State trust lands were granted to the states by the U.S. Congress to support public education. State constitutions typically mandate that the highest priority in managing these lands be for securing the greatest possible revenue. In theory, then, states sell or lease the natural resources on these lands to the highest bidder. In reality, at least for livestock grazing, states have not been receiving optimum value for using these lands because only ranchers have been allowed to bid on them. As state court decisions around the West have begun to open the bidding, though, conservation organizations have joined in. For example, in February 2001, the
Utah Environmental Congress
bid on a Utah state land grazing permit thereby raising by $3,000 the amount the rancher had to pay to keep it.
Although I know of no studies comparing the condition of state lands throughout the nation it is likely that such lands in Utah are among the poorest in environmental quality. According to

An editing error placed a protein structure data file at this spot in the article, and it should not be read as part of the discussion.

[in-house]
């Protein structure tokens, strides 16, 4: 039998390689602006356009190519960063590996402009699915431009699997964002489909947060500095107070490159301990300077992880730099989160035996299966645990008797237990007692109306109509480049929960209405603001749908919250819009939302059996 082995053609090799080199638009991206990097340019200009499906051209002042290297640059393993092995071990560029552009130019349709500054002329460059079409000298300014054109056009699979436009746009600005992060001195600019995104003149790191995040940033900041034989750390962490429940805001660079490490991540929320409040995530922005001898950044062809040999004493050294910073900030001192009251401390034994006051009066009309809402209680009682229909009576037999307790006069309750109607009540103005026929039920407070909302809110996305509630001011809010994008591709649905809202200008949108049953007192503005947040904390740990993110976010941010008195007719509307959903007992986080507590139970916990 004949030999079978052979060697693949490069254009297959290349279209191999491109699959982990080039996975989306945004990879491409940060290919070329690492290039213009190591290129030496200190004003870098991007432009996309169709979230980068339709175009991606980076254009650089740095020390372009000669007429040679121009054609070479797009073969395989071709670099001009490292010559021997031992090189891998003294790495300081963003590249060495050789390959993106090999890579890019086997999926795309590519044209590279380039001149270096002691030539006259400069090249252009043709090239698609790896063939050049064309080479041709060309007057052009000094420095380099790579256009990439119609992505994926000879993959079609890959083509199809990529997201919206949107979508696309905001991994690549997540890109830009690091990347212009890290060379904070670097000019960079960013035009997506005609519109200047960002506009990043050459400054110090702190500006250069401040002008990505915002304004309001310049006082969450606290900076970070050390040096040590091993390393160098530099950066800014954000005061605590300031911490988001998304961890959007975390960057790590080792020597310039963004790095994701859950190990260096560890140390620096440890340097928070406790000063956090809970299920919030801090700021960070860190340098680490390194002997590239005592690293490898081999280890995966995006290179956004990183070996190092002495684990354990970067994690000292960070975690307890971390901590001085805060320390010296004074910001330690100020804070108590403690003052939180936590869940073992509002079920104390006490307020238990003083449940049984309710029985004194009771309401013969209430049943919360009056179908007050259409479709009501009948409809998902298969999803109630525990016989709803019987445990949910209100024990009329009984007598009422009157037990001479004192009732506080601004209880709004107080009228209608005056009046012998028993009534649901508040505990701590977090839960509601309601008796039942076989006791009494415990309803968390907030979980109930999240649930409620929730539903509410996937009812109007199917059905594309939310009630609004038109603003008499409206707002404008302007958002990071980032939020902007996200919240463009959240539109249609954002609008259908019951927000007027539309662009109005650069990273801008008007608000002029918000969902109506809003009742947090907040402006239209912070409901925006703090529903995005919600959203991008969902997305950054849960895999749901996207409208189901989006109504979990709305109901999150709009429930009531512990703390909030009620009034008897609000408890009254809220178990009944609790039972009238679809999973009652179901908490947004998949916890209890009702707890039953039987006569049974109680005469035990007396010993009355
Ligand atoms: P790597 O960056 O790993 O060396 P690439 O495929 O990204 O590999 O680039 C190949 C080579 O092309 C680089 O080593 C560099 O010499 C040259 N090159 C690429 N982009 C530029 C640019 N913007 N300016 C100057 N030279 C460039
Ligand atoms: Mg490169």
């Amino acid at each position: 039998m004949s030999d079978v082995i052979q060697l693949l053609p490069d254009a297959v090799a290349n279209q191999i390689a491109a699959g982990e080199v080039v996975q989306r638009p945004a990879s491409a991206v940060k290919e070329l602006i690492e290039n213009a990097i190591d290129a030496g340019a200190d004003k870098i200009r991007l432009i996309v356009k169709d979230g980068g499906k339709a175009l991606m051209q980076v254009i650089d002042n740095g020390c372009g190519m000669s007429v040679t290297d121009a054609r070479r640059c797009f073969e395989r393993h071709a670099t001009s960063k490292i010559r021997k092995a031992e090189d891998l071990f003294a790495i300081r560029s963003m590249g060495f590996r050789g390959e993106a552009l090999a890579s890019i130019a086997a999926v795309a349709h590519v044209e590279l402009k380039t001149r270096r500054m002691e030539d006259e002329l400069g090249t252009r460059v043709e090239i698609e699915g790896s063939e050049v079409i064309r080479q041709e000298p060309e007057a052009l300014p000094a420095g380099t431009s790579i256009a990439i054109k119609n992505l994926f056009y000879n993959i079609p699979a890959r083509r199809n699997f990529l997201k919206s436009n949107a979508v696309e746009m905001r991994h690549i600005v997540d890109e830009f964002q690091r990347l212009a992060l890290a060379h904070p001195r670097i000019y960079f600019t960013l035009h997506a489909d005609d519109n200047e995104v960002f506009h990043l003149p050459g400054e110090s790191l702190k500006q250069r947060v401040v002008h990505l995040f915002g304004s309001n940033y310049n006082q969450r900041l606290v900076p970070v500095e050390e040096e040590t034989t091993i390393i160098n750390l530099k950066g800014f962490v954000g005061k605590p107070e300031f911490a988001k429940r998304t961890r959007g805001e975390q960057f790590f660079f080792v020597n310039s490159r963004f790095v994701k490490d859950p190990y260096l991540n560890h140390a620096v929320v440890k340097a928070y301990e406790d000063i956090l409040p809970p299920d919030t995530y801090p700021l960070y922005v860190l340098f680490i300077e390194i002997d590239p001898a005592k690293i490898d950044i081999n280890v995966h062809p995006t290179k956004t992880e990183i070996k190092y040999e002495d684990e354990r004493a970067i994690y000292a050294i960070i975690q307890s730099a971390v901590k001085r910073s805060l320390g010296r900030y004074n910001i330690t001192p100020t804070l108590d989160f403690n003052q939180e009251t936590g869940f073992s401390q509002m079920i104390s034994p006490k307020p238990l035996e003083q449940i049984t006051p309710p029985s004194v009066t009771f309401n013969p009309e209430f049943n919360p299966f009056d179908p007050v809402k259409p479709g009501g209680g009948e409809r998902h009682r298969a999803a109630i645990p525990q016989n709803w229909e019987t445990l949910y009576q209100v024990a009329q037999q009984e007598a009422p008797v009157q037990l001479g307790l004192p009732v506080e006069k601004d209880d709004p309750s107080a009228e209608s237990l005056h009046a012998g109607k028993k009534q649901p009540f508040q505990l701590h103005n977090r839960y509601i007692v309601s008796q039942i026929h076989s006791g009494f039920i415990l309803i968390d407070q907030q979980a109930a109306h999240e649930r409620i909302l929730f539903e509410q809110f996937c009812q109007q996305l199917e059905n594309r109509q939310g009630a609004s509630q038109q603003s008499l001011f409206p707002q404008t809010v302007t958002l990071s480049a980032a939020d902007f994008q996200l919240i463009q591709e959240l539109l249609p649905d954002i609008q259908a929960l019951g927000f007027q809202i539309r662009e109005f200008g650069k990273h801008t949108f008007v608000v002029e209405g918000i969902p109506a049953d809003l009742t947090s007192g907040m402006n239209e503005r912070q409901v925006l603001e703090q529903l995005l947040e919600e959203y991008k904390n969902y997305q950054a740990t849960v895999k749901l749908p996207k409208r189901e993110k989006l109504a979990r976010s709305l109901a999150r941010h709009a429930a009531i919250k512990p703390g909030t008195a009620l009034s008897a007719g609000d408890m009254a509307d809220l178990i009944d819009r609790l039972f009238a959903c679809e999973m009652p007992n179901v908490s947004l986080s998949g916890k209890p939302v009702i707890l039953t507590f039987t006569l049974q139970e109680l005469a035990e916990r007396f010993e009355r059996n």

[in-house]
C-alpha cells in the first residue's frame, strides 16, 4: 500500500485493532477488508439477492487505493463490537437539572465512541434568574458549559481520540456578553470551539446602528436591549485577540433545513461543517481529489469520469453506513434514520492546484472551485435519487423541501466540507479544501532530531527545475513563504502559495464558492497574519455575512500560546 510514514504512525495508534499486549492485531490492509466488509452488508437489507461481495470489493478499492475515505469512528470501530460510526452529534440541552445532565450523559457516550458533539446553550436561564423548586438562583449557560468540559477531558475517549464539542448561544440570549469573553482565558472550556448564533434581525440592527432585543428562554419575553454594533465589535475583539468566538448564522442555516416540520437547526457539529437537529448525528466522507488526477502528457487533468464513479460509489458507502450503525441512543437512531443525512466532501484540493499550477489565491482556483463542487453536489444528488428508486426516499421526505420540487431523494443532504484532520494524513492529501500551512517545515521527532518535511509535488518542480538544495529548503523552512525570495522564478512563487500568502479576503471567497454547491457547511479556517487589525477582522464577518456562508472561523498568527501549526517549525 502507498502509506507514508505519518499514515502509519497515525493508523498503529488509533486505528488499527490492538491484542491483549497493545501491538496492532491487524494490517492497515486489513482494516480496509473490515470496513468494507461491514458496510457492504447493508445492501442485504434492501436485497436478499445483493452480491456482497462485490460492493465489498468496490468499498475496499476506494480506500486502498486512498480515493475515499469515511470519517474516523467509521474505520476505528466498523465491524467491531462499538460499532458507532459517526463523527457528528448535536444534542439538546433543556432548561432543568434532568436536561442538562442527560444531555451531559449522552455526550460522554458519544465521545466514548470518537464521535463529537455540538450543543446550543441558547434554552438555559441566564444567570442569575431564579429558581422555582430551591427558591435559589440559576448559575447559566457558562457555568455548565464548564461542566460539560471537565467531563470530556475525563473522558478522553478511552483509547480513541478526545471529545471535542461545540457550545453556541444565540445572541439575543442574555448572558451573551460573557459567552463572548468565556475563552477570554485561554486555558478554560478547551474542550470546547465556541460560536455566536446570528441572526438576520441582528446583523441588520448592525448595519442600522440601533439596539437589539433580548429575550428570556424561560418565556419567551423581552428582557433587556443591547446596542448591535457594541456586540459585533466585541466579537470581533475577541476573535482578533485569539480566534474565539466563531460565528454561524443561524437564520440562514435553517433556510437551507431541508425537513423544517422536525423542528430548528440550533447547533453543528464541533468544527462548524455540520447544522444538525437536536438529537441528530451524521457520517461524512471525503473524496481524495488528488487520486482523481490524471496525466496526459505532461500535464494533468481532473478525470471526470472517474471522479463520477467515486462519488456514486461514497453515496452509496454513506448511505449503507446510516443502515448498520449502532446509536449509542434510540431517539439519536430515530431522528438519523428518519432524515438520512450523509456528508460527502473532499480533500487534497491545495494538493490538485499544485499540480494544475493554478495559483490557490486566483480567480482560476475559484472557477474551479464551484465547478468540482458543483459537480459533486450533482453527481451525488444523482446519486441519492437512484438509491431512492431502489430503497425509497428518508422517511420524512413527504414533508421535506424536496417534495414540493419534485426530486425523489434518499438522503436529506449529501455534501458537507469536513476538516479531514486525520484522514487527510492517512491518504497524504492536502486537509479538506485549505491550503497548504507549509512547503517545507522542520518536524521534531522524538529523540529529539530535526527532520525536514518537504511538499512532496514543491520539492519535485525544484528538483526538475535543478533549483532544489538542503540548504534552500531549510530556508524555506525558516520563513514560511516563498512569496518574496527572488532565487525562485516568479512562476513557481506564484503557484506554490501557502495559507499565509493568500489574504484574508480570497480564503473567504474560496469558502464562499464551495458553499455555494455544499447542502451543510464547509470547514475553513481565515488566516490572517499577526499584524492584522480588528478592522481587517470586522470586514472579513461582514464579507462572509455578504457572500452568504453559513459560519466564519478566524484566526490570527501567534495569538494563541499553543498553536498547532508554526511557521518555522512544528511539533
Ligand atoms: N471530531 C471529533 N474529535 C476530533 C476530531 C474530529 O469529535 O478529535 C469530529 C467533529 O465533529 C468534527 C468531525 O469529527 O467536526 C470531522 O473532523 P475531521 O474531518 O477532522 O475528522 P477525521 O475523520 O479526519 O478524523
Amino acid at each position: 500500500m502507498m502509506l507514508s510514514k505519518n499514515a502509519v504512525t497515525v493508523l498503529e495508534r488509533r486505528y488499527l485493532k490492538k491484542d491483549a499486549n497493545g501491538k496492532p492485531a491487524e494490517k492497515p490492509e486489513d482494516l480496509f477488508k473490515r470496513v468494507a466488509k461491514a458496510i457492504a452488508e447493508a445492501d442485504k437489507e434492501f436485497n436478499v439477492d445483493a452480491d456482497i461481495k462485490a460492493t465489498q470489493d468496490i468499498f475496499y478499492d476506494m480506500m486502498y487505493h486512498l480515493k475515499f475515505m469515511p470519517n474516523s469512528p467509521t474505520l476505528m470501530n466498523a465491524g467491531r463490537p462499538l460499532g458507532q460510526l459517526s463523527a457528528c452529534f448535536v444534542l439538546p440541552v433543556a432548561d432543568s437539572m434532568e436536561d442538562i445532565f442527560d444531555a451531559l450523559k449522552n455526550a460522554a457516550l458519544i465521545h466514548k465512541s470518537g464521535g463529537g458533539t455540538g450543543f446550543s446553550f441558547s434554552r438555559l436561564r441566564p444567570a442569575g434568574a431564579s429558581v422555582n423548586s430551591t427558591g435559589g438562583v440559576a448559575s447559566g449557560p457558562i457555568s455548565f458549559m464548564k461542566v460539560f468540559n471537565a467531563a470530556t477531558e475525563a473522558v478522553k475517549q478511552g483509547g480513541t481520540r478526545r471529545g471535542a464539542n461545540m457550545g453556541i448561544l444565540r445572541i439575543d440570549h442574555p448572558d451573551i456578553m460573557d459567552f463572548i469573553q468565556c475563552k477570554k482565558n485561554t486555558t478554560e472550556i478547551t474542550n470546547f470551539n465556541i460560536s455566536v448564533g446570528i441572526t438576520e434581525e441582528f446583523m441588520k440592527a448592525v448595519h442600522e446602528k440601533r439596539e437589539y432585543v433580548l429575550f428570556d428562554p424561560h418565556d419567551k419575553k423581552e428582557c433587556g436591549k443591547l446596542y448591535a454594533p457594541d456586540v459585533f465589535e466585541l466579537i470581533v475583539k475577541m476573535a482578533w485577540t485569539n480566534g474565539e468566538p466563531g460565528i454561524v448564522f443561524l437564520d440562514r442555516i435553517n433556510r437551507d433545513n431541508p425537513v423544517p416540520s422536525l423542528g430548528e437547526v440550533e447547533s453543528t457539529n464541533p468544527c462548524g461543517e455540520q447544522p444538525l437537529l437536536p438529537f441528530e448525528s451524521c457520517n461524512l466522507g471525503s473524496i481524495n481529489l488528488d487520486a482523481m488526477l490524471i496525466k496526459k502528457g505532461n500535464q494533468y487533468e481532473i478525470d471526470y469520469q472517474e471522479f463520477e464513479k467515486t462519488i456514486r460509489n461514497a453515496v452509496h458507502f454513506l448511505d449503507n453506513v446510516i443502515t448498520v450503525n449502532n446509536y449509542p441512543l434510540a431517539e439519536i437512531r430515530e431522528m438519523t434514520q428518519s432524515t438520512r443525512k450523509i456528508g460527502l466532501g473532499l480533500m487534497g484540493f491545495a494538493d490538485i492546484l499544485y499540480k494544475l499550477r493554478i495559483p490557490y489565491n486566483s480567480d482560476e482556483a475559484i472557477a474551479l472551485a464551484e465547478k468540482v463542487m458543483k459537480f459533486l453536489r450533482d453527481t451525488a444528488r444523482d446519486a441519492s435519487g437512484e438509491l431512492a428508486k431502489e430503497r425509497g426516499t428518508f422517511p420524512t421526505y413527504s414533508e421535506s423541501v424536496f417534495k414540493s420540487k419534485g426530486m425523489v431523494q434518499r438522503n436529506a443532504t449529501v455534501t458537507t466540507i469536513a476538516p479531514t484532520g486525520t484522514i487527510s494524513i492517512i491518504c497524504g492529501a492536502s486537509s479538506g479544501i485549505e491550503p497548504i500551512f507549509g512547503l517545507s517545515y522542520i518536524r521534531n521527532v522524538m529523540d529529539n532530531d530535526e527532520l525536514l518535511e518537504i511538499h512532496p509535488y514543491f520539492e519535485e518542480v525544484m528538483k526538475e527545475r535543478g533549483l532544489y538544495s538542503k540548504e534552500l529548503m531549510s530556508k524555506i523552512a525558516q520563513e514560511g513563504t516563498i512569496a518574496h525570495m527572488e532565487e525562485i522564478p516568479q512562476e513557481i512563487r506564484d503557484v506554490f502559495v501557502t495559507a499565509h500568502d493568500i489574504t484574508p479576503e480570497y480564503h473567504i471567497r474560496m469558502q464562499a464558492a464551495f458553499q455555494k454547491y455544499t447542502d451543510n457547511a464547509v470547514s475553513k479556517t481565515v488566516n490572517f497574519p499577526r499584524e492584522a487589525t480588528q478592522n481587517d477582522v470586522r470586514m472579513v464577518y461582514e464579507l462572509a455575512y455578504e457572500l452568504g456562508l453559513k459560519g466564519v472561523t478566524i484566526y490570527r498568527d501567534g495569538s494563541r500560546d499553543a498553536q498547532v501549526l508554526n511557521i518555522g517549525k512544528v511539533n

Defenders of Wildlife
Utah is one of fourteen states that does not manage its lands for biodiversity.
By the late 1990s livestock grazed on 3,150,000 acres of Utah state lands from which they were authorized to annually remove 198,000 Animal Unit Months (AUMs) of forage—equivalent to about 178,200,000 pounds.
On August 13, 2002, local resident
and I visited state lands south of Moab consisting of the Ken’s Lake Allotment (Grazing Permit #20464, 4,351 acres and 195 AUMs) and the adjacent Behind the Rocks Allotment (Grazing Permit #20760, 5,000 acres and 258 AUMs) which have declined in productivity and biological diversity due to many decades of intense livestock grazing.
Both allotments are permitted to the ranchers who, since 1999, have also held the grazing permit on the
Brumley Ridge Allotment
in the nearby Manti-La Sal National Forest.